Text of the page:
When is a flannel more than a comfy shirt? When it's Carhartt's Force Reydell, a lightweight, sophisticated play on the plaid standard. It's part of a budding trend: insanely technical clothes that breathe, wick, regulate heat, prevent body odor, reflect light, or repel insects but look, well, pretty normal. Several are on display this week at Outdoor Retailer.
Another shining example: Sugoi's Zap, a reflective biking jacket that looks like a windbreaker. You could cycle to work in it or wear it to lunch and hardly notice the rows of tiny crushed-glass beads woven into the fabric. But when you need to get noticed – riding at night or in dark, stormy weather – the beads make the jacket glow like the moon under artificial light, such as that of headlights or streetlamps.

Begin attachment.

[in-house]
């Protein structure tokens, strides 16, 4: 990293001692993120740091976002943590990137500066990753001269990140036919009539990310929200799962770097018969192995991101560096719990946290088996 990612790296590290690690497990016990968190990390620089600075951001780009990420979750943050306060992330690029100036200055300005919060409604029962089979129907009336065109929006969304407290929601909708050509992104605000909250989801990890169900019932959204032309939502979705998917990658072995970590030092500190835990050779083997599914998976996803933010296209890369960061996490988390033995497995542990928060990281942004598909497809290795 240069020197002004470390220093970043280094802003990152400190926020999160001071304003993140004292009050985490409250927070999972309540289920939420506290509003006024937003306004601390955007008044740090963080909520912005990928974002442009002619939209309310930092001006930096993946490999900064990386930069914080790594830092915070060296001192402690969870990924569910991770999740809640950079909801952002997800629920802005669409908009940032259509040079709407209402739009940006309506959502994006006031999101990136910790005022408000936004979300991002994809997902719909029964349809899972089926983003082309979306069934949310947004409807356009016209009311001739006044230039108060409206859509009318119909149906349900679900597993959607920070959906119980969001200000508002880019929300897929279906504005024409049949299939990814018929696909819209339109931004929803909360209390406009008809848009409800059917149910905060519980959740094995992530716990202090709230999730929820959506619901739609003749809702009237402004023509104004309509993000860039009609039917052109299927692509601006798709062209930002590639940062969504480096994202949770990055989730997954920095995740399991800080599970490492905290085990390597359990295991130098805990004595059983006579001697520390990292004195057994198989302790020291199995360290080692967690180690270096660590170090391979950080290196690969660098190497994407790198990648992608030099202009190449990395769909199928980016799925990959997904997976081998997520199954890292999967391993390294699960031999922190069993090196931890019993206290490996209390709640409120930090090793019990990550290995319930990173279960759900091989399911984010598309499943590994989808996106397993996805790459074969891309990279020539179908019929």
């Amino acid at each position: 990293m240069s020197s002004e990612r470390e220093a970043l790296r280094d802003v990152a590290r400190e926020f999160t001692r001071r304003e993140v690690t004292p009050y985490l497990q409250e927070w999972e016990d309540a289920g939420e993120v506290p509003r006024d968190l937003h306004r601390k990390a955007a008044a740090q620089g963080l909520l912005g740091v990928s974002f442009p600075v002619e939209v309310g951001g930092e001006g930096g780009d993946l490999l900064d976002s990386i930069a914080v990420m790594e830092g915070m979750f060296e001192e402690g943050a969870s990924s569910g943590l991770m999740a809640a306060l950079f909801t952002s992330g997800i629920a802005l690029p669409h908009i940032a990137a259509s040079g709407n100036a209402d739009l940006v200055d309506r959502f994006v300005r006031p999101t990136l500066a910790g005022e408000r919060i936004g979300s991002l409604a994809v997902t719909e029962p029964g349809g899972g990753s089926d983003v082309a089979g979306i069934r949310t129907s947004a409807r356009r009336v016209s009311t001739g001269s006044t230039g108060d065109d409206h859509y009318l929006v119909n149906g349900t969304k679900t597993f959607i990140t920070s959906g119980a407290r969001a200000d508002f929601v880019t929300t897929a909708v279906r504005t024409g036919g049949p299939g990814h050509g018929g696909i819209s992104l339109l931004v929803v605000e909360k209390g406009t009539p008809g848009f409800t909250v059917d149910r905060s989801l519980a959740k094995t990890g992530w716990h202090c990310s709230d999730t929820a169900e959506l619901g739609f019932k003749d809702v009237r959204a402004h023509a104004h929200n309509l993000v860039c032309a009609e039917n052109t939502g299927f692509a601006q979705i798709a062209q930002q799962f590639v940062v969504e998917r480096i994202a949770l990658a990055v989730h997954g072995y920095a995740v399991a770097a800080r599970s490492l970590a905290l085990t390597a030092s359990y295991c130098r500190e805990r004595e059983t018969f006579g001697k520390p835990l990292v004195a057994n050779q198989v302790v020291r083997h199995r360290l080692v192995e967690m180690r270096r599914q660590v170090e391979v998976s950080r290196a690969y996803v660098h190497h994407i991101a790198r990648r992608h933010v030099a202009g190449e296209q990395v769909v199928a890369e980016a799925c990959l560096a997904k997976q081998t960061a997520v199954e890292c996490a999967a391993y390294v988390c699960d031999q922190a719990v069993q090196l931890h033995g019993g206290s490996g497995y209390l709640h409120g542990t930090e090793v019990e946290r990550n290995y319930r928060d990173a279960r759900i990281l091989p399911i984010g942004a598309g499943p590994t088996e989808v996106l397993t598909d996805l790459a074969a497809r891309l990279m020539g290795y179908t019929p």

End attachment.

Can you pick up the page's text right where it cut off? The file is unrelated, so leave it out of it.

Still, the technical arms race makes decisions tough. Go green with ExOfficio, which imbues its stain- and odor-resistant JavaTech clothes with micro-grinded coffee. Or get sciencey with 37.5, a new brand that supplies Adidas, Pearl Izumi, and Big Agnes, and contributed to Carhartt's flannel. Founded by a chemist with a PhD, 37.5 regulates temperature, odor, and humidity with a secret molecule bonded to polyester yarn or printed in ink. "Fluff," says a product designer from a fabric supplier, who asked me not to use her name. "It's all fluff. People do a little bit of wordsmithing. We all do."
Nearby, a rep laughs when I ask what Fjällräven jackets are treated with. "Wax," she says. "It's wind- and water-resistant, and it makes the clothes last longer." She's more excited about the new midlayer, built with a rugged, environmentally sustainable fabric that wicks, breathes, and smells great. What's this technological marvel? "Wool," she says, smiling. It looks genuine.